Stress — in the form of traumatic events, job strain, everyday stressors and discrimination — accelerates aging of the immune system, potentially increasing a person’s risk of cancer, cardiovascular disease and illness from infections such as COVID-19, according to a new USC study. The research could help explain disparities in age-related health, including the unequal toll of the pandemic, and identify possible points for intervention.
“As the world’s population of older adults increases, understanding disparities in age-related health is essential. Age-related changes in the immune system play a critical role in declining health,” said lead study author Eric Klopack, a postdoctoral scholar in the USC Leonard Davis School of Gerontology. “This study helps clarify mechanisms involved in accelerated immune aging.”
As people age, the immune system naturally begins a dramatic downgrade, a condition called immunosenescence. With advanced age, a person’s immune profile weakens, and includes too many worn-out white blood cells circulating and too few fresh, “naive” white blood cells ready to take on new invaders. Immune aging is associated not only with cancer, but with cardiovascular disease, increased risk of pneumonia, reduced efficacy of vaccines and organ system aging. But what accounts for drastic health differences in same-age adults? USC researchers decided to see if they could tease out a connection between lifetime exposure to stress — a known contributor to poor health — and declining vigor in the immune system.
They queried and cross-referenced enormous data sets from University of Michigan’s Health and Retirement Study, a national longitudinal study of the economic, health, marital, family status, and public and private support systems of older Americans. To calculate exposure to various forms of social stress, the researchers analyzed responses from a national sample of 5,744 adults over the age of 50. They answered a questionnaire designed to assess respondents’ experiences with social stress, including stressful life events, chronic stress, everyday discrimination and lifetime discrimination.
Blood samples from the participants were then analyzed through flow cytometry, a lab technique that counts and classifies blood cells as they pass one-by-one in a narrow stream in front of a laser. As expected, people with higher stress scores had older-seeming immune profiles, with lower percentages of fresh disease fighters and higher percentages of worn-out white blood cells. The association between stressful life events and fewer ready to respond, or naive, T cells remained strong even after controlling for education, smoking, drinking, BMI and race or ethnicity. Some sources of stress may be impossible to control, but the researchers say there may be a workaround.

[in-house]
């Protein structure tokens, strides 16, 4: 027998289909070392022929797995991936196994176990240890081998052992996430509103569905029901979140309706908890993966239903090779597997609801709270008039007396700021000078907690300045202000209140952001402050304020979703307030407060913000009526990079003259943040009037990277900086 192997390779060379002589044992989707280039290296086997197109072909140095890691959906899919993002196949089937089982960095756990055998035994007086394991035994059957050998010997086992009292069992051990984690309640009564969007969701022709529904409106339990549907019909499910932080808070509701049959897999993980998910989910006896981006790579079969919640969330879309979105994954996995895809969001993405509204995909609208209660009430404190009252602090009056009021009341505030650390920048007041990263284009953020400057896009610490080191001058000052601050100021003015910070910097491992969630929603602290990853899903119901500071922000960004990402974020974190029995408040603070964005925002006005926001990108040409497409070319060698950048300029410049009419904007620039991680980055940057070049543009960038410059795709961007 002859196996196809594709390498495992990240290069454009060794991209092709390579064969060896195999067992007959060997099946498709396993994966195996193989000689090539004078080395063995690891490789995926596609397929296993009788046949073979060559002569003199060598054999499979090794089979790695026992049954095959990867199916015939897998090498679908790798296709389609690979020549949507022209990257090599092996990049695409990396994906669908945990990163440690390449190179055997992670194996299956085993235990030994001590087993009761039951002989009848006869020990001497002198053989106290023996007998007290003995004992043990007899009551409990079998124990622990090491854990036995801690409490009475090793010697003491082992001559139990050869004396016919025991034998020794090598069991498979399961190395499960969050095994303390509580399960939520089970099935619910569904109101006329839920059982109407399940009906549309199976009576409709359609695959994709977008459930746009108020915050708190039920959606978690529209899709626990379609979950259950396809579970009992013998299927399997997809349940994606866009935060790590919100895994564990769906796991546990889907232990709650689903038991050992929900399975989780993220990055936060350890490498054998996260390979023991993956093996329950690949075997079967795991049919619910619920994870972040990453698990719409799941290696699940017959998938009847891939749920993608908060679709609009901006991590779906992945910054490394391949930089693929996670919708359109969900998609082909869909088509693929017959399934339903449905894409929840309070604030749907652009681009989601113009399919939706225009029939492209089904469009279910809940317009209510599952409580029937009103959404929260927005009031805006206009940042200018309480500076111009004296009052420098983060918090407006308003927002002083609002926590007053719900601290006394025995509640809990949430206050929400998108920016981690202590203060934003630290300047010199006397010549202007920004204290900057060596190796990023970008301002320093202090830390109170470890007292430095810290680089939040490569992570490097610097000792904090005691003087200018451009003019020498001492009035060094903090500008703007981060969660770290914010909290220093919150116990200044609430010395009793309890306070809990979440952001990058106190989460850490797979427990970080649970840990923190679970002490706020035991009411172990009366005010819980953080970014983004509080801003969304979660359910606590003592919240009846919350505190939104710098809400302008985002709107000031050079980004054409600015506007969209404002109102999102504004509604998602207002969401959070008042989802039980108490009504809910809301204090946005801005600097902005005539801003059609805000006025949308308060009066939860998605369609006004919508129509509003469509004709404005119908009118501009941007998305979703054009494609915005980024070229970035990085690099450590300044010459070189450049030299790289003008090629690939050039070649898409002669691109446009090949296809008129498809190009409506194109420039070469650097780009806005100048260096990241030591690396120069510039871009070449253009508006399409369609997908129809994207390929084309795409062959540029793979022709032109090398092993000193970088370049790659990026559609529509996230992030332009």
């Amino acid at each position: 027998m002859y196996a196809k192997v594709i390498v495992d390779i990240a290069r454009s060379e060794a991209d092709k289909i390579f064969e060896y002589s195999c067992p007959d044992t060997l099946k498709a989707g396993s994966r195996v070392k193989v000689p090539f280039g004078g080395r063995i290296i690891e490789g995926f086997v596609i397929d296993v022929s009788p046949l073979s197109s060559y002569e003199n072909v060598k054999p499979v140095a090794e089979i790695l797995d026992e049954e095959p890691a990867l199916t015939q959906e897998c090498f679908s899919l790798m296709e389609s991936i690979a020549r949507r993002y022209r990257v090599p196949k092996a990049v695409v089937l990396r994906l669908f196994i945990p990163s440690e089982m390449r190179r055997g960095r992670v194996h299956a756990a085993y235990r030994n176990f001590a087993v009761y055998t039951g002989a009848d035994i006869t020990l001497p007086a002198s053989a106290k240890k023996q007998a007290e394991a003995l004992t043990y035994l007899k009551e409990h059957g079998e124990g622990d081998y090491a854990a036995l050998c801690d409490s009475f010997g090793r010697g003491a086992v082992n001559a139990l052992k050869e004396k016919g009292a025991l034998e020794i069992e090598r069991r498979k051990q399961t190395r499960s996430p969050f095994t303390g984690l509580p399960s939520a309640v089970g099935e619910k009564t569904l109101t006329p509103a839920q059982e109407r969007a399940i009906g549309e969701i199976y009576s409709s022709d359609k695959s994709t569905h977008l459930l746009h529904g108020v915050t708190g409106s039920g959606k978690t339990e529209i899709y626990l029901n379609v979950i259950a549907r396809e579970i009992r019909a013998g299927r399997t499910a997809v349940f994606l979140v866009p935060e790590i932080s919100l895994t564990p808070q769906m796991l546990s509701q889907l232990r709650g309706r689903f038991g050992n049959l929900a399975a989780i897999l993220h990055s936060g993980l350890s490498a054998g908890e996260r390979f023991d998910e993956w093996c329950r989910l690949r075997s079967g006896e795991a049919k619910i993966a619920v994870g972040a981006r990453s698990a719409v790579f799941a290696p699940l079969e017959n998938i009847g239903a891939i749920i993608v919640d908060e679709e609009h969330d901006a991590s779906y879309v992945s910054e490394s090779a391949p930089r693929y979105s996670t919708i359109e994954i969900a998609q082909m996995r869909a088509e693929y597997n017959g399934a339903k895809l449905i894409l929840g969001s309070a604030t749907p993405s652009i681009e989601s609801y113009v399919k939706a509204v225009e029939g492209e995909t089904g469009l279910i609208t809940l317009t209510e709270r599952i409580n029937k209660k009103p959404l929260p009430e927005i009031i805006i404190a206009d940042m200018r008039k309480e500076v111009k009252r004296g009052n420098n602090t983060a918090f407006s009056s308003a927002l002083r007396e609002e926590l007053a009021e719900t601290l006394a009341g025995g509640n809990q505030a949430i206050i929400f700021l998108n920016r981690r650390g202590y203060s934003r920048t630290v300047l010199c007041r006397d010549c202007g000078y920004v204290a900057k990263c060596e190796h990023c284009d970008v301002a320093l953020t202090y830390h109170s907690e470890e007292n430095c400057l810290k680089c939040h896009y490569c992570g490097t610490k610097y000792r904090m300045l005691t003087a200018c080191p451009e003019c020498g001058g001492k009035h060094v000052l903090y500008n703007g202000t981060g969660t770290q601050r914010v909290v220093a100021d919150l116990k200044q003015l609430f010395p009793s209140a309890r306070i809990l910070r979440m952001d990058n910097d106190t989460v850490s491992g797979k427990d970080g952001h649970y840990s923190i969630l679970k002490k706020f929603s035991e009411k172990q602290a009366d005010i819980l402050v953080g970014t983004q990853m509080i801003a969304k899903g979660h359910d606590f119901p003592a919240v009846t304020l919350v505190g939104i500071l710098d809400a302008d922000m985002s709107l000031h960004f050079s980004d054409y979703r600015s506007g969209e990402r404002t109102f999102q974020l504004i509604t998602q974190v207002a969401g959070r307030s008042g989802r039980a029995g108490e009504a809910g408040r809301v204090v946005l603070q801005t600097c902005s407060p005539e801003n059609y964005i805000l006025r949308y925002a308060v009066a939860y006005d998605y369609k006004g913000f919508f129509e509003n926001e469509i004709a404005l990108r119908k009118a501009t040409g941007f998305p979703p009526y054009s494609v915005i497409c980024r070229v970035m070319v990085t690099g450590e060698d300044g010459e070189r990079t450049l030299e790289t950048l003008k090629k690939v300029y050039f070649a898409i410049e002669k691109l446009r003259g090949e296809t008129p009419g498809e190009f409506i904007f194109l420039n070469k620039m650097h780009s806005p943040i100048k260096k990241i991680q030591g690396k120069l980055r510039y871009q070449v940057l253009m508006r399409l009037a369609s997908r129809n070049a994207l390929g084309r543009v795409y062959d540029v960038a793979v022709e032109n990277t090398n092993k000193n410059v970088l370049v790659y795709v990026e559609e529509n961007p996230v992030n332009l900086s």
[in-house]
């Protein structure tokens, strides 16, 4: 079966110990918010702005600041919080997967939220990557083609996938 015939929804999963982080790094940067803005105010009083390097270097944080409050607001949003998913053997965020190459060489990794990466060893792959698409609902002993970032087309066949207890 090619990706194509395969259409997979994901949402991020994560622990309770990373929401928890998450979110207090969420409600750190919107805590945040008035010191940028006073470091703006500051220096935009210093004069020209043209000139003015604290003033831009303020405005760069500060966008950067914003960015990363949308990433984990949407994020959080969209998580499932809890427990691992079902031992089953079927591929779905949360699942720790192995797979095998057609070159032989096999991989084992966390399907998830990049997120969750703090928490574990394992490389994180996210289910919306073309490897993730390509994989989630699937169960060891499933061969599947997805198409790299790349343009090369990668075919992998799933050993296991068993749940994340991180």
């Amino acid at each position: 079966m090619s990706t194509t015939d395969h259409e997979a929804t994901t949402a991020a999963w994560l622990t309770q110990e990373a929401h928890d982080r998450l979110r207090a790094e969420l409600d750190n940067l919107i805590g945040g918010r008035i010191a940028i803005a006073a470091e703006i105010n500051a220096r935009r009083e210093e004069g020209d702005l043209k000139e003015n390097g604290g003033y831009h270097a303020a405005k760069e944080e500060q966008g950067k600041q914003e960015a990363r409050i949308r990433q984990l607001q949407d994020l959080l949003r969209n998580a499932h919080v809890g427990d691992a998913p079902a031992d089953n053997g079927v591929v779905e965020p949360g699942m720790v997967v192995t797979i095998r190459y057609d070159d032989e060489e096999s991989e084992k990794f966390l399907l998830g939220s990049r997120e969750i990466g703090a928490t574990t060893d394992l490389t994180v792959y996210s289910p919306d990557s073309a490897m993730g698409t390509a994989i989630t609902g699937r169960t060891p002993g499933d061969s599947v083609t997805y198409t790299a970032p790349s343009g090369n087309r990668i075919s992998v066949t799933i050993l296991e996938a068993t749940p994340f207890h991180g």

T-cells — a critical component of immunity — mature in a gland called the thymus, which sits just in front of and above the heart. As people age, the tissue in their thymus shrinks and is replaced by fatty tissue, resulting in reduced production of immune cells. Past research suggests that this process is accelerated by lifestyle factors like poor diet and low exercise, which are both associated with social stress.
“In this study, after statistically controlling for poor diet and low exercise, the connection between stress and accelerated immune aging wasn’t as strong,” said Klopack. “What this means is people who experience more stress tend to have poorer diet and exercise habits, partly explaining why they have more accelerated immune aging.”
Improving diet and exercise behaviors in older adults may help offset the immune aging associated with stress. Additionally, cytomegalovirus (CMV) may be a target for intervention. CMV is a common, usually asymptomatic virus in humans and is known to have a strong effect accelerating immune aging. Like shingles or cold sores, CMV is dormant most of the time but can flare up, especially when a person is experiencing high stress.
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